Leaping Faiths, Part 3
My conversion day involved much more than the much-joked about 'snip'--and I knew it was just the start of my Jewish journey.Judaism. Read the first and second parts.
It was just a couple of weeks before my conversion, and five minutes into my conversation with Tracy, the receptionist at the Gerim Institute, when the inevitable question came up: "And now I need to ask," she said, "will you be having a token or real circumcision?" We had exhausted all the other logistics of my upcoming conversion--time, date, place, Jewish name, rabbis--but this was the big one. Male Jews are required by law to be circumcised; like most American guys my age, I already was. But even converts who are already circumcised are required by Jewish law to undergo a token circumcision, a quick drawing of blood by a mohel, or ritual circumciser. "Token," I told Tracy with a laugh.
I had endured months of joking from friends and family about the imminent "snip." If it wasn't the first question everyone asked when I told them I was converting, it was certainly the second. "Are we invited to the bris?" my friends wanted to know. "Noah, I hope you can afford to lose an inch or so," many joked.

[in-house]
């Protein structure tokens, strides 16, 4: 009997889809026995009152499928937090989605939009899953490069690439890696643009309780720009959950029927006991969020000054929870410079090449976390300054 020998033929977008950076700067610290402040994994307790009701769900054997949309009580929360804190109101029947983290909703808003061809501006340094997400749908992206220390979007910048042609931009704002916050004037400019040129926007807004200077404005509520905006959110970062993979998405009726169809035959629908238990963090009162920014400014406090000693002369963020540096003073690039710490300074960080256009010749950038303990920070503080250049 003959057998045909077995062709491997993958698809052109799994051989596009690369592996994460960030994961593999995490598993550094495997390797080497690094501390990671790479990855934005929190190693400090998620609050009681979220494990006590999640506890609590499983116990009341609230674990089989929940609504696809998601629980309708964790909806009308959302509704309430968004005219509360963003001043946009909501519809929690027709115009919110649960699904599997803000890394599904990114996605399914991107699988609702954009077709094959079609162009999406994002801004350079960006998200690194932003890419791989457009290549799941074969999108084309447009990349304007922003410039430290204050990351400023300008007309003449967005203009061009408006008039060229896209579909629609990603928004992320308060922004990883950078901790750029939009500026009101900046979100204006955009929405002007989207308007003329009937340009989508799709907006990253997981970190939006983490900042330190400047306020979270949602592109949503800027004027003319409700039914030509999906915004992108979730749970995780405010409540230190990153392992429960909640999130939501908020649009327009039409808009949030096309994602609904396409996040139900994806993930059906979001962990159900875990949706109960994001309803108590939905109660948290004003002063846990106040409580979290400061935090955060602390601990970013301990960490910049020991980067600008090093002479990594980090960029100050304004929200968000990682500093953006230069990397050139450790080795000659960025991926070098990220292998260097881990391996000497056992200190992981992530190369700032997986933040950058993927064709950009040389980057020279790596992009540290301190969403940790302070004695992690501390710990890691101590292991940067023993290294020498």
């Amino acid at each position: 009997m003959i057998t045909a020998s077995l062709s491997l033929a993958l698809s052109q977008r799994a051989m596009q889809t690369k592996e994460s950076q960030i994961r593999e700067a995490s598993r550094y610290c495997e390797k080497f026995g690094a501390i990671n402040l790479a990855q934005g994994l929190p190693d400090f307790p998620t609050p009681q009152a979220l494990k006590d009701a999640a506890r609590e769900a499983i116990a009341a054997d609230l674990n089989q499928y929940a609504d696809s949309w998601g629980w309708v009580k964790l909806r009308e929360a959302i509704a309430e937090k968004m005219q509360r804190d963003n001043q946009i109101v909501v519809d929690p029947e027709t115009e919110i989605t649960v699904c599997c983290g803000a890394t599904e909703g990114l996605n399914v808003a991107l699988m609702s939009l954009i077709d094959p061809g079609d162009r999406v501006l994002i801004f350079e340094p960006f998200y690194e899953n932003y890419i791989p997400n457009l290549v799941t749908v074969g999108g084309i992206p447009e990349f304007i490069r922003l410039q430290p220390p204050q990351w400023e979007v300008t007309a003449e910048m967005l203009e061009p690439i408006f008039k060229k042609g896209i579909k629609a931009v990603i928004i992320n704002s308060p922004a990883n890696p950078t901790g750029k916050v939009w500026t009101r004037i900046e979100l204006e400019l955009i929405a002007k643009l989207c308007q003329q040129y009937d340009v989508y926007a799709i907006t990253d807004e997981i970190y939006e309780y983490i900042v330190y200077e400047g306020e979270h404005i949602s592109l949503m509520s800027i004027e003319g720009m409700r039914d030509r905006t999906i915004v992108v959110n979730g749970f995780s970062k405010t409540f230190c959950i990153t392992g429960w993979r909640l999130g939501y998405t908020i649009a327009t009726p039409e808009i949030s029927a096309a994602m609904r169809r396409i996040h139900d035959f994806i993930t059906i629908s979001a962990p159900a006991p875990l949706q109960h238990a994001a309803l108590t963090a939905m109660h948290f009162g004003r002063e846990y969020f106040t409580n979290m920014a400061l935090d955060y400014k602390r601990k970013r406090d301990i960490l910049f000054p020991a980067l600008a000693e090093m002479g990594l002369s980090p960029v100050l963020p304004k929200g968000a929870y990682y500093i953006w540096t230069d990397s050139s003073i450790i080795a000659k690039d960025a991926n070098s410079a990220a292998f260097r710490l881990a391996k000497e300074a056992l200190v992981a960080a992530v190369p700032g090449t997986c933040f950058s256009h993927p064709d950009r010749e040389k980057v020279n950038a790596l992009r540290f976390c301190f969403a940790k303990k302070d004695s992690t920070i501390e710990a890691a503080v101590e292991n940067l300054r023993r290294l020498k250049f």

My token circumcision was performed at the mikveh, the Jewish ritual bath where I would convert. It was a minor operation, despite the hype. The mohel put on plastic gloves, matter-of-factly drew the required blood, and dabbed the blood on a swab, which he then presented as evidence to thebet din
, the court of three rabbis who would question me before my conversion.
After my circumcision, Sara and I went out to lunch with Sharon Cohen Anisfeld, the rabbi I had met with frequently to discuss the conversion process. We arrived back at the mikveh at quarter to one and stood around the lobby for a bit, waiting for my turn with the bet din. The mikveh, Mayyim Hayyim, is located in Newton, Mass., and just opened this past spring. It sits in a small, colonial-era house, renovated in a smart-looking modern design. In the back of the building, there are two ritual baths, separated by a sky-lit common area and each connected through a pipe to a pool of "living water" collected from rain outside the building. The baths were closed in and each had an adjoining bathroom/waiting room. Earthen stone tiles, hard wood, and comfortable, spacious bathrooms made it feel more like day spa than a religious center. By late June, the time of my appointment, roughly 150 people had visited the mikveh in its first few months of operation, 50 of them for conversion.